This blog from the Visual Studio team provides an insight into how and why synchronized settings came about.
I like the principle of the synchronized settings, but logging in every time? Really? And setting up Visual Studio takes 5-10 minutes once; it’s not something I have to do every time. I’ve got two machines I work on: one with two screens, one with one screen. And the single screen setup has a far better resolution than the dual screen. How I want my IDE to look differs greatly.
For my part and for most of the developers I speak to, my biggest frustration is with how files you have open are closed when you open a solution, and then when you close that solution later these files re-appear. Essentially this is part of the “Suspend and Resume My Work” mechanism installed in Visual Studio 2012. I’m not convinced by it. I’ll have separate versions of Visual Studio open if I want to work on different pieces of work simultaneously.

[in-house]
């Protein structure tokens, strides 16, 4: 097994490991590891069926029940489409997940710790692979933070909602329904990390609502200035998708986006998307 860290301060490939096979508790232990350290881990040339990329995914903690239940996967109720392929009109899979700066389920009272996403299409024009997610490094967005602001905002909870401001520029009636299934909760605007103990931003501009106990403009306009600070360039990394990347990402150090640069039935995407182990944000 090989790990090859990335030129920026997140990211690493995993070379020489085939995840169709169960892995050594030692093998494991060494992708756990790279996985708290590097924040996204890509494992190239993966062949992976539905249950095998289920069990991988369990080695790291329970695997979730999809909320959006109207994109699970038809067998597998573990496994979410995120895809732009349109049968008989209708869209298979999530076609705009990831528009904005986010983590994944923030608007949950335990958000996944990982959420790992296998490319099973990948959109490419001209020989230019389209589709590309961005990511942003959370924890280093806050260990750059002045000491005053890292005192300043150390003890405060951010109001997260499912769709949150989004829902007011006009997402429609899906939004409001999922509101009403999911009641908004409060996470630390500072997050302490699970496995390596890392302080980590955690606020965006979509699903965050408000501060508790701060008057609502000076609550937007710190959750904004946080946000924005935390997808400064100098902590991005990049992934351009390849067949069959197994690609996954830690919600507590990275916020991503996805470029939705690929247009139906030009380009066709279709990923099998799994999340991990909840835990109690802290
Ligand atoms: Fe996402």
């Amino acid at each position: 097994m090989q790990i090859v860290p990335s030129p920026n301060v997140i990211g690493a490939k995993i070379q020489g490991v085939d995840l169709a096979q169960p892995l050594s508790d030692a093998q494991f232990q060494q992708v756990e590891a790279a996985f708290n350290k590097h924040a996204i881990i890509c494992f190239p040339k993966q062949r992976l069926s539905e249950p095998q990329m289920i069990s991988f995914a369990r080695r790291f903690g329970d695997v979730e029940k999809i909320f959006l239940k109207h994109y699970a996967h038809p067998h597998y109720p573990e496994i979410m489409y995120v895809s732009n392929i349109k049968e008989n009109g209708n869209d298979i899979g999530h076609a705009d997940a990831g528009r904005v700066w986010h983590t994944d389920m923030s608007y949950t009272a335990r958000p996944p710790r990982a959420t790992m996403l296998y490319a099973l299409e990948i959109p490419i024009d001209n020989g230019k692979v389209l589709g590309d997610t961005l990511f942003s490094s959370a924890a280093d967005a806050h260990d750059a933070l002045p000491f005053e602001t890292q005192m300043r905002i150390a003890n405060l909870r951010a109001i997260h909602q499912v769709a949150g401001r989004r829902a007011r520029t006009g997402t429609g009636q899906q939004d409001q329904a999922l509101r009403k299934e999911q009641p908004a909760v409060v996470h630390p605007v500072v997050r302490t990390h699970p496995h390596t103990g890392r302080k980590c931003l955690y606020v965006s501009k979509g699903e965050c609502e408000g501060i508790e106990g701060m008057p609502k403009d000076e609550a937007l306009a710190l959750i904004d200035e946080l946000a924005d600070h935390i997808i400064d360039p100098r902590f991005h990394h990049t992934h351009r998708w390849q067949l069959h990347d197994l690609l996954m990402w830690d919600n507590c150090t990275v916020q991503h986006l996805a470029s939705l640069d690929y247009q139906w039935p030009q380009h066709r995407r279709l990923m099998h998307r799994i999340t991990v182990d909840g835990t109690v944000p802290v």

When I showed the devs at work the new pop out Pending Changes window, the response was “all windows should be pop out”. I agree with this one; what’s the point in having a highly customizable IDE if I am forced to use the Team Centre Hub, and can only have one of those windows open at any one time.
In the blog post referenced there’s a section called “Fast Is Good”. My initial impressions of VS 2013 is that it was faster than VS 2012, which was certainly more stable than VS 2010. I guess you can’t get everything right, but in terms of performance and stability of the software they are doing well.
It’s worth noting that this is a Preview, not the final version of VS 2013, and the Visual Studio team have shown some response to the feedback given by users (ie more colour and pop out pending changes window), and feedback can be sent in the IDE using the Visual Studio Feedback Tool (the smiley/frown button) or file a bug at the Visual Studio Connect site. Like a friend once said to me “there’s nothing negative about pointing out a problem, it’s only negative if you do nothing about it”.